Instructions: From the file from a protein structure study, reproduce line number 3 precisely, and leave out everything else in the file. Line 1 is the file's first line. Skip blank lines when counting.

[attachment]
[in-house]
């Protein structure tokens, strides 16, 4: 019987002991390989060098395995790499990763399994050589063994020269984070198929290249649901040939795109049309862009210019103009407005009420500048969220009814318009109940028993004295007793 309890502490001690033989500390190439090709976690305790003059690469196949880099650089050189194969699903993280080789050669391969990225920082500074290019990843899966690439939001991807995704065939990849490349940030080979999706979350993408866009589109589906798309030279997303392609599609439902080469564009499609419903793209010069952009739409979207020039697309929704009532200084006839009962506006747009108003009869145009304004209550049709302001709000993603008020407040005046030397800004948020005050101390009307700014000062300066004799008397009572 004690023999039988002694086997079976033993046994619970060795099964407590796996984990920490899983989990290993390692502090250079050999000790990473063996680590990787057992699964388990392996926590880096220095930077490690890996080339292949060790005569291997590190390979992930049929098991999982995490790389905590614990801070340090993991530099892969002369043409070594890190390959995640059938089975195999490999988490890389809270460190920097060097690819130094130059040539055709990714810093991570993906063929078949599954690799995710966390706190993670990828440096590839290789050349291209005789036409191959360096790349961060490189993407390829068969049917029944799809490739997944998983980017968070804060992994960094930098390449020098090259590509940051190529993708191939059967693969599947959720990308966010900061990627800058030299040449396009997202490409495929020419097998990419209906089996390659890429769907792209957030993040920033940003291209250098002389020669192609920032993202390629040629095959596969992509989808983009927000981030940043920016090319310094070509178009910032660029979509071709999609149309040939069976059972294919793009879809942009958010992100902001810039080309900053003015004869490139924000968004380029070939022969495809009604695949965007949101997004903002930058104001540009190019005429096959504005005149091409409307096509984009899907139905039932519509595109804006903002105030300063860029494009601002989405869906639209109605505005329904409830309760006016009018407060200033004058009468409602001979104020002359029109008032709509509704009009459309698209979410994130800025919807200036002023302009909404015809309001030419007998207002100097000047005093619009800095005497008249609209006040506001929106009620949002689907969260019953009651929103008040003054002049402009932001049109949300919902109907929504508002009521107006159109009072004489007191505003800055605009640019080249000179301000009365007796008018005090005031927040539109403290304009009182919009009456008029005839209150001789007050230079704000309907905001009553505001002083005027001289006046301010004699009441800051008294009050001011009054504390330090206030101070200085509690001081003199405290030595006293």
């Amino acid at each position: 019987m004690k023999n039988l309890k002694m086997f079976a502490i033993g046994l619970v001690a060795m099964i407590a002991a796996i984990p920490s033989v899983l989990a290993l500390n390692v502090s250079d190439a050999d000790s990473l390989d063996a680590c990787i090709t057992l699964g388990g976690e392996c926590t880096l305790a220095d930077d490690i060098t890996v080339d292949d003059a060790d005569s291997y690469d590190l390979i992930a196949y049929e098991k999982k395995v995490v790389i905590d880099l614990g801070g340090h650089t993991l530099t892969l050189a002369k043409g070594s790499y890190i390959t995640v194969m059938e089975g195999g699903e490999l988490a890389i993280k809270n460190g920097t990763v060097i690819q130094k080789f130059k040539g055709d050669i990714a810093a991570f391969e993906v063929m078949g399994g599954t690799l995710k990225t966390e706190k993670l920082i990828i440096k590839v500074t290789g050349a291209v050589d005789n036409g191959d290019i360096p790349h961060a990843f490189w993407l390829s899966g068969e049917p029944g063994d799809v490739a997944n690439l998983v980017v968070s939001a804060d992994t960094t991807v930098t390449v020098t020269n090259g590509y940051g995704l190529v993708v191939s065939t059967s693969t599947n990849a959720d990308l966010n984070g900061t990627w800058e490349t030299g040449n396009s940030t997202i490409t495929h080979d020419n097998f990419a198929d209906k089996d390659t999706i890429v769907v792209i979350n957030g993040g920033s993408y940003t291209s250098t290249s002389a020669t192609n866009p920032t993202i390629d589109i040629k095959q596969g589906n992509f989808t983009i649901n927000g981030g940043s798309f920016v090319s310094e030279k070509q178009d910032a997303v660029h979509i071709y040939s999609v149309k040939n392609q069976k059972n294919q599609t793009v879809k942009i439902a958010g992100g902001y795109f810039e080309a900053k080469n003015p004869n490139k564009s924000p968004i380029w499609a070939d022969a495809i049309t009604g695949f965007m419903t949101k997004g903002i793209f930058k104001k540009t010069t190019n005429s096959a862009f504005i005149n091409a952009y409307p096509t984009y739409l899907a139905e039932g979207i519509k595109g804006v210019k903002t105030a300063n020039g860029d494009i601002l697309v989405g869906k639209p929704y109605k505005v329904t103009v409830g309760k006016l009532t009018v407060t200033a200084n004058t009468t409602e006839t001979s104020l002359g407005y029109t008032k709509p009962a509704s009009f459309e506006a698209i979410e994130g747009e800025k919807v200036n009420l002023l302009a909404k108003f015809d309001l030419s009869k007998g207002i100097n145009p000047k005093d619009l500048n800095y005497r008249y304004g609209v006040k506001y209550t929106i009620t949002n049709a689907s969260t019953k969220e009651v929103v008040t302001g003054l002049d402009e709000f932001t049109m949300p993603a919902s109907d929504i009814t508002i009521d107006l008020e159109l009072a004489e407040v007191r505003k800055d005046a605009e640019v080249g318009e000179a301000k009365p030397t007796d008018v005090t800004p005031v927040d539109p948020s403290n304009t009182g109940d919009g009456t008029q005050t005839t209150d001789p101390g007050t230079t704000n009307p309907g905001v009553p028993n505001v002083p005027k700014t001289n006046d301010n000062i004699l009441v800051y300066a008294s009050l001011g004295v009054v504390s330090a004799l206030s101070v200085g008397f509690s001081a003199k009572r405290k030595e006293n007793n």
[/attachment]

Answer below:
């Amino acid at each position: 019987m004690k023999n039988l309890k002694m086997f079976a502490i033993g046994l619970v001690a060795m099964i407590a002991a796996i984990p920490s033989v899983l989990a290993l500390n390692v502090s250079d190439a050999d000790s990473l390989d063996a680590c990787i090709t057992l699964g388990g976690e392996c926590t880096l305790a220095d930077d490690i060098t890996v080339d292949d003059a060790d005569s291997y690469d590190l390979i992930a196949y049929e098991k999982k395995v995490v790389i905590d880099l614990g801070g340090h650089t993991l530099t892969l050189a002369k043409g070594s790499y890190i390959t995640v194969m059938e089975g195999g699903e490999l988490a890389i993280k809270n460190g920097t990763v060097i690819q130094k080789f130059k040539g055709d050669i990714a810093a991570f391969e993906v063929m078949g399994g599954t690799l995710k990225t966390e706190k993670l920082i990828i440096k590839v500074t290789g050349a291209v050589d005789n036409g191959d290019i360096p790349h961060a990843f490189w993407l390829s899966g068969e049917p029944g063994d799809v490739a997944n690439l998983v980017v968070s939001a804060d992994t960094t991807v930098t390449v020098t020269n090259g590509y940051g995704l190529v993708v191939s065939t059967s693969t599947n990849a959720d990308l966010n984070g900061t990627w800058e490349t030299g040449n396009s940030t997202i490409t495929h080979d020419n097998f990419a198929d209906k089996d390659t999706i890429v769907v792209i979350n957030g993040g920033s993408y940003t291209s250098t290249s002389a020669t192609n866009p920032t993202i390629d589109i040629k095959q596969g589906n992509f989808t983009i649901n927000g981030g940043s798309f920016v090319s310094e030279k070509q178009d910032a997303v660029h979509i071709y040939s999609v149309k040939n392609q069976k059972n294919q599609t793009v879809k942009i439902a958010g992100g902001y795109f810039e080309a900053k080469n003015p004869n490139k564009s924000p968004i380029w499609a070939d022969a495809i049309t009604g695949f965007m419903t949101k997004g903002i793209f930058k104001k540009t010069t190019n005429s096959a862009f504005i005149n091409a952009y409307p096509t984009y739409l899907a139905e039932g979207i519509k595109g804006v210019k903002t105030a300063n020039g860029d494009i601002l697309v989405g869906k639209p929704y109605k505005v329904t103009v409830g309760k006016l009532t009018v407060t200033a200084n004058t009468t409602e006839t001979s104020l002359g407005y029109t008032k709509p009962a509704s009009f459309e506006a698209i979410e994130g747009e800025k919807v200036n009420l002023l302009a909404k108003f015809d309001l030419s009869k007998g207002i100097n145009p000047k005093d619009l500048n800095y005497r008249y304004g609209v006040k506001y209550t929106i009620t949002n049709a689907s969260t019953k969220e009651v929103v008040t302001g003054l002049d402009e709000f932001t049109m949300p993603a919902s109907d929504i009814t508002i009521d107006l008020e159109l009072a004489e407040v007191r505003k800055d005046a605009e640019v080249g318009e000179a301000k009365p030397t007796d008018v005090t800004p005031v927040d539109p948020s403290n304009t009182g109940d919009g009456t008029q005050t005839t209150d001789p101390g007050t230079t704000n009307p309907g905001v009553p028993n505001v002083p005027k700014t001289n006046d301010n000062i004699l009441v800051y300066a008294s009050l001011g004295v009054v504390s330090a004799l206030s101070v200085g008397f509690s001081a003199k009572r405290k030595e006293n007793n």